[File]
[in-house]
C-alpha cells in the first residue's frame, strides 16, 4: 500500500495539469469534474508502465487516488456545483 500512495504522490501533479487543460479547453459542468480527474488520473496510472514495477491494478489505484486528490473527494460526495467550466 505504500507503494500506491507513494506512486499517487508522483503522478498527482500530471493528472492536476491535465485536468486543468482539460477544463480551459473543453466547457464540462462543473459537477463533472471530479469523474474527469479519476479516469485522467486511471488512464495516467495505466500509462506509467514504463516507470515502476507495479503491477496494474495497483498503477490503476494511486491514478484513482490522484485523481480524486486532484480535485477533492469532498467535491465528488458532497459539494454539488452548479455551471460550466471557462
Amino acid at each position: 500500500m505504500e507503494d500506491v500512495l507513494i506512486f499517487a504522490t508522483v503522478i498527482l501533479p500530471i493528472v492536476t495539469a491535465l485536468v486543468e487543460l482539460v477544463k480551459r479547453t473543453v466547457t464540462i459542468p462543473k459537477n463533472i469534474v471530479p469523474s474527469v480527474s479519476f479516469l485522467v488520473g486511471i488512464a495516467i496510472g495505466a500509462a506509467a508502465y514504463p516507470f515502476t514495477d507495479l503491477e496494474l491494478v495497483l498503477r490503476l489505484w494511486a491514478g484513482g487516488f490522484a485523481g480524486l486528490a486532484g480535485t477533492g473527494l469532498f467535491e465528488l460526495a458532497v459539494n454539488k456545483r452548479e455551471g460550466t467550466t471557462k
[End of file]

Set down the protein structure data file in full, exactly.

[in-house]
C-alpha cells in the first residue's frame, strides 16, 4: 500500500495539469469534474508502465487516488456545483 500512495504522490501533479487543460479547453459542468480527474488520473496510472514495477491494478489505484486528490473527494460526495467550466 505504500507503494500506491507513494506512486499517487508522483503522478498527482500530471493528472492536476491535465485536468486543468482539460477544463480551459473543453466547457464540462462543473459537477463533472471530479469523474474527469479519476479516469485522467486511471488512464495516467495505466500509462506509467514504463516507470515502476507495479503491477496494474495497483498503477490503476494511486491514478484513482490522484485523481480524486486532484480535485477533492469532498467535491465528488458532497459539494454539488452548479455551471460550466471557462
Amino acid at each position: 500500500m505504500e507503494d500506491v500512495l507513494i506512486f499517487a504522490t508522483v503522478i498527482l501533479p500530471i493528472v492536476t495539469a491535465l485536468v486543468e487543460l482539460v477544463k480551459r479547453t473543453v466547457t464540462i459542468p462543473k459537477n463533472i469534474v471530479p469523474s474527469v480527474s479519476f479516469l485522467v488520473g486511471i488512464a495516467i496510472g495505466a500509462a506509467a508502465y514504463p516507470f515502476t514495477d507495479l503491477e496494474l491494478v495497483l498503477r490503476l489505484w494511486a491514478g484513482g487516488f490522484a485523481g480524486l486528490a486532484g480535485t477533492g473527494l469532498f467535491e465528488l460526495a458532497v459539494n454539488k456545483r452548479e455551471g460550466t467550466t471557462k